Adios from Cruceros Australis cruise number 243

Adios from Cruceros Australis cruise number 243

So here’s the last cruise picture I think……it was really hard to choose a few to show you because I took about 1000 in the three and a half days.
Speaking of which. This cruise is advertised as a five day trip. This is a stretch. We were on board for 90 hours, were fed four dinners, four breakfasts and three lunches. How can this be considered five days? (120 hours and one would like to think five of each meal… that would be five days.)
It was a beautiful, educational, enjoyable trip with seven off ship excursions by zodiac. The crew were very skilled and the whole thing – despite being too short – is unforgettable for all the right reasons!

One of our remote landing sites

One of our remote landing sites

I just loved this little jaunt. Zodiac ice breakers!
I don’t know if you can tell from the picture but typically for each disembarkation the first zodiac from the ship took a gang plank complete with a railing along one side so none of us would get wet toes during the landing process. Here they even added a length of carpet so us poor old dears wouldn’t slip on potentially slippery rock!
Our ship was able to get into fairly shallow bays and narrow fjords at it was a small ship and has a daft of only 3.40 meters.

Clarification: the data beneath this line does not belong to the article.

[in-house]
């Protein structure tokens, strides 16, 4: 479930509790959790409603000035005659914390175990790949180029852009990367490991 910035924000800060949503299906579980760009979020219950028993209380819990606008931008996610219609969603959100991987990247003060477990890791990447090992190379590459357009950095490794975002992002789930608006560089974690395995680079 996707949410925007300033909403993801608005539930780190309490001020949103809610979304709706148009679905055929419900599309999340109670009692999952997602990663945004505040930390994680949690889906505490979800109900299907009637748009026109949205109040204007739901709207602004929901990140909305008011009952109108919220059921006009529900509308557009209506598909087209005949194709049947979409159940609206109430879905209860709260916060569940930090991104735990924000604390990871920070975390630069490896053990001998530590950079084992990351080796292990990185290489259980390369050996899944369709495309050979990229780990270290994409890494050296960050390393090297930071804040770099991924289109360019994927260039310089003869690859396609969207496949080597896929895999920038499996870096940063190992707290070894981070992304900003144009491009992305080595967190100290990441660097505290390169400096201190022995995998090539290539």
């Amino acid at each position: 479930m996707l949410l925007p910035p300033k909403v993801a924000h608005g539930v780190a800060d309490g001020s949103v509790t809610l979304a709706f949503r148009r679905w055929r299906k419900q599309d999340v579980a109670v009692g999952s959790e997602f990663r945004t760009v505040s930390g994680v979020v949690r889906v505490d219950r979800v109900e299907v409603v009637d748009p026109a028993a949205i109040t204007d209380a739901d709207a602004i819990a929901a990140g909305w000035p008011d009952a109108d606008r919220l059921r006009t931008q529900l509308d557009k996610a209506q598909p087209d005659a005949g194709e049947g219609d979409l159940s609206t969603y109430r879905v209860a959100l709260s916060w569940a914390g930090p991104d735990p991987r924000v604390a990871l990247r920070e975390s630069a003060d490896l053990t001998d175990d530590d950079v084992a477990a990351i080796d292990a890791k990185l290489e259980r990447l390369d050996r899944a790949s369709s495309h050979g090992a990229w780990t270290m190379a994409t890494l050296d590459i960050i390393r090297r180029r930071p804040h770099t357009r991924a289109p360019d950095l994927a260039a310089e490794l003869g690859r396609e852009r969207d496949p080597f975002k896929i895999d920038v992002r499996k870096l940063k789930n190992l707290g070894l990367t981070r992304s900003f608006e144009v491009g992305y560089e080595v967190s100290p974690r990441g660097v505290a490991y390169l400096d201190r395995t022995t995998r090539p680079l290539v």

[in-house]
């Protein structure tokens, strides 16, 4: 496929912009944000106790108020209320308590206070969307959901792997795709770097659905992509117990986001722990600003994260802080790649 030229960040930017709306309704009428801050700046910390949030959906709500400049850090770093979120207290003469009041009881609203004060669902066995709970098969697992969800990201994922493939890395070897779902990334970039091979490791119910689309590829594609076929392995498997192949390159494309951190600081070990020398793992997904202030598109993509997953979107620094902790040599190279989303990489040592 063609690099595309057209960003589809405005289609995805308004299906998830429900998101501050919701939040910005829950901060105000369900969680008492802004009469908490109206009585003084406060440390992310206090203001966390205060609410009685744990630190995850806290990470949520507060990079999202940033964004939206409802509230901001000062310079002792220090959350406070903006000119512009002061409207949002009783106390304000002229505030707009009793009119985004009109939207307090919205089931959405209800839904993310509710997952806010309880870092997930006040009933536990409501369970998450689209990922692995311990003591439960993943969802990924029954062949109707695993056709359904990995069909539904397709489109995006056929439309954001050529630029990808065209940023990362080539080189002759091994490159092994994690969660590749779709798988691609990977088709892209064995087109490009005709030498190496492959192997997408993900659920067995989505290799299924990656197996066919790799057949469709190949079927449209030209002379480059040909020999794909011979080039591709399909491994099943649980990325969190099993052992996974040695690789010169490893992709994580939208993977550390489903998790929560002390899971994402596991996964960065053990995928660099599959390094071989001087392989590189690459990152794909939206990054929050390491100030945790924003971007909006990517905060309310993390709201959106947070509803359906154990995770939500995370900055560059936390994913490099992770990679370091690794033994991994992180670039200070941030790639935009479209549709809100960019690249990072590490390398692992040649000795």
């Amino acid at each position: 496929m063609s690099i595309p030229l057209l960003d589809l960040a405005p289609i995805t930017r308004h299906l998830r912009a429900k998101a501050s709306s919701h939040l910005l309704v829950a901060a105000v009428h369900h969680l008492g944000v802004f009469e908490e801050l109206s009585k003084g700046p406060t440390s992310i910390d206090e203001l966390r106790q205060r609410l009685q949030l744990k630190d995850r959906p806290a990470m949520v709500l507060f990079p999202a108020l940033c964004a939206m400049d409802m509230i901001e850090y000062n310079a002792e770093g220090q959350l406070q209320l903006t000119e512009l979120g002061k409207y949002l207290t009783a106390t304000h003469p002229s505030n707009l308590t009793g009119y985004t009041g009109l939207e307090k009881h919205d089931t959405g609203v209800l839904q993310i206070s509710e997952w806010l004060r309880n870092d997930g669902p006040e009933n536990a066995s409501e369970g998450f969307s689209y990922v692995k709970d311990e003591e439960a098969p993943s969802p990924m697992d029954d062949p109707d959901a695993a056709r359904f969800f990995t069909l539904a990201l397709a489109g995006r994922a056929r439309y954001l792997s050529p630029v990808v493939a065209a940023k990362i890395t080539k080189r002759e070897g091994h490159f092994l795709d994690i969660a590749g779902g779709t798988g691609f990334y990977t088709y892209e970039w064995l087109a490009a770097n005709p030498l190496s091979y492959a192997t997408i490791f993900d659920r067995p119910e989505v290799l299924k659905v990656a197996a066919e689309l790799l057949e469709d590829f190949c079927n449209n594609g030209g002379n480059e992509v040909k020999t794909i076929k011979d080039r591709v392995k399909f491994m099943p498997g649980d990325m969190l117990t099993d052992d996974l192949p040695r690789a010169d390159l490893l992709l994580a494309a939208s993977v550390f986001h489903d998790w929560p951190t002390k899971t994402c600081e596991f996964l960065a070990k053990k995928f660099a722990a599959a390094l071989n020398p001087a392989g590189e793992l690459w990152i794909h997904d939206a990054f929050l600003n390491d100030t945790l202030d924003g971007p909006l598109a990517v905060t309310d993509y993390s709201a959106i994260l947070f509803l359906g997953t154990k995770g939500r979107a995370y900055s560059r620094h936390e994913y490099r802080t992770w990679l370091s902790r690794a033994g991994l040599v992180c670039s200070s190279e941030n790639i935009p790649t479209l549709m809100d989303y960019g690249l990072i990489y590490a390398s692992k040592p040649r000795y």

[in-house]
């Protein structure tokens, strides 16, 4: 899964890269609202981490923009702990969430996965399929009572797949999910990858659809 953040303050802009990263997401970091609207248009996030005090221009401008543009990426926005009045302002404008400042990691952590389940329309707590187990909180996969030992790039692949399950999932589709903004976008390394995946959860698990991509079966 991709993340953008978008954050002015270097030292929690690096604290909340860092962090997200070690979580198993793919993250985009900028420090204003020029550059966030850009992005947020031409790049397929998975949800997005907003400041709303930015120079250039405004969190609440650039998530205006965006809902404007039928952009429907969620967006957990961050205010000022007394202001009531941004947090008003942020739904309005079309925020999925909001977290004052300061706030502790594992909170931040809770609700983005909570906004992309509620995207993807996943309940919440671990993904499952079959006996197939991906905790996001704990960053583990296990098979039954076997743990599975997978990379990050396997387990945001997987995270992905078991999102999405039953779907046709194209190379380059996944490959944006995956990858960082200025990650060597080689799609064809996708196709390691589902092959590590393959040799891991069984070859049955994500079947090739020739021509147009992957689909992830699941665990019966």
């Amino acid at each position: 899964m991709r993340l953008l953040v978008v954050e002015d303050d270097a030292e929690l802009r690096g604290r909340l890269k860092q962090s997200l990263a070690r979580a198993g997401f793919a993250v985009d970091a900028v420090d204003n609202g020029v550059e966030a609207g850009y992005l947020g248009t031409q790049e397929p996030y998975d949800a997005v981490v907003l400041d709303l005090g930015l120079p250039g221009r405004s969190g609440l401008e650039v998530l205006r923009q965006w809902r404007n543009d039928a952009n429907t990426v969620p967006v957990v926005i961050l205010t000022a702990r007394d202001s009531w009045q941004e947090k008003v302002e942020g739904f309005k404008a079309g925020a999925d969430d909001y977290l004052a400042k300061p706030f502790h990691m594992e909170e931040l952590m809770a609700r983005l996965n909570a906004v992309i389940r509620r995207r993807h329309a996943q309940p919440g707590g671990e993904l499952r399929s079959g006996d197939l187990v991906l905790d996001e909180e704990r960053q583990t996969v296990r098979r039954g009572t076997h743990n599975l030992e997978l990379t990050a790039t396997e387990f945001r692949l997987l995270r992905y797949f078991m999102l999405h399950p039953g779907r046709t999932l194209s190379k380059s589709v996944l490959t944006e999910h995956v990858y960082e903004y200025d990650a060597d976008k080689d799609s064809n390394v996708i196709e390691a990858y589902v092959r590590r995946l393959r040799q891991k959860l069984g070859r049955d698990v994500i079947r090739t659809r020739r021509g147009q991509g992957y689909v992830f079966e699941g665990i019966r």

Aguila glacier

Aguila glacier

We landed on the beach then walked around this lagoon almost to the foot of the glacier which came right down to the tree line. As you can see it was warm. What you can’t tell is that I was also fairly sunny – seems those clouds were determined to hang about over the glacier.
Another aspect of our after breakfast shore excursions was that before getting back on the zodiacs to return to the mother ship – we were served rather delicious scotch laced hot chocolate.

The scene of eating way too much delicious food

The scene of eating way too much delicious food

Meals on board were really good. We had assigned seating. I sat with my room mate from the US, another American couple, a family of three from Australia and a couple of sisters from Switzerland, one of whom lives in New York. I was the only Canadian on the cruise. (114 passengers I think it was Our table won the trivia questions challenge which took place over three lunch hours.

The ship to zodiac to ship transfer

The ship to zodiac to ship transfer

In case anyone is thinking we were docked for any of the shore excursions – let me set the record straight. No we weren’t. There were four zodiacs. They pulled up to a ladder at the stern of the ship. We stepped off the ship onto the bow of the zodiac and then shuffled down the sides to let more passengers on. Most of the time the seas were very calm, but even at Cape Horn it was easy because there was lots of crew members to help.

The light house at Cape Horn

The light house at Cape Horn

Unlike many of our lighthouses – this one is staffed. The light keeper and his family on hand to greet visitors. I guess they don’t get too many of those as it is a bit of a mission to get here. I simply can’t imagine what it must have been like for those early sailors trying to round this desolate coast line in their tiny sailing ships. Sometimes it took months to navigate this part of the ocean due to the prevailing westerly winds which kept blowing them back to the Atlantic side.

On shore at Cape Horn

On shore at Cape Horn

It was crazy windy. We had to keep our life jackets on as there was no place to leave them where they wouldn’t blow away. Also the crew wanted us to be ready to re-embark at a moment’s notice. Pretty amazing to be at this historic spot. In case you’re wondering – the monument is of an albatross in flight. This was at 7am by the way – before breakfast!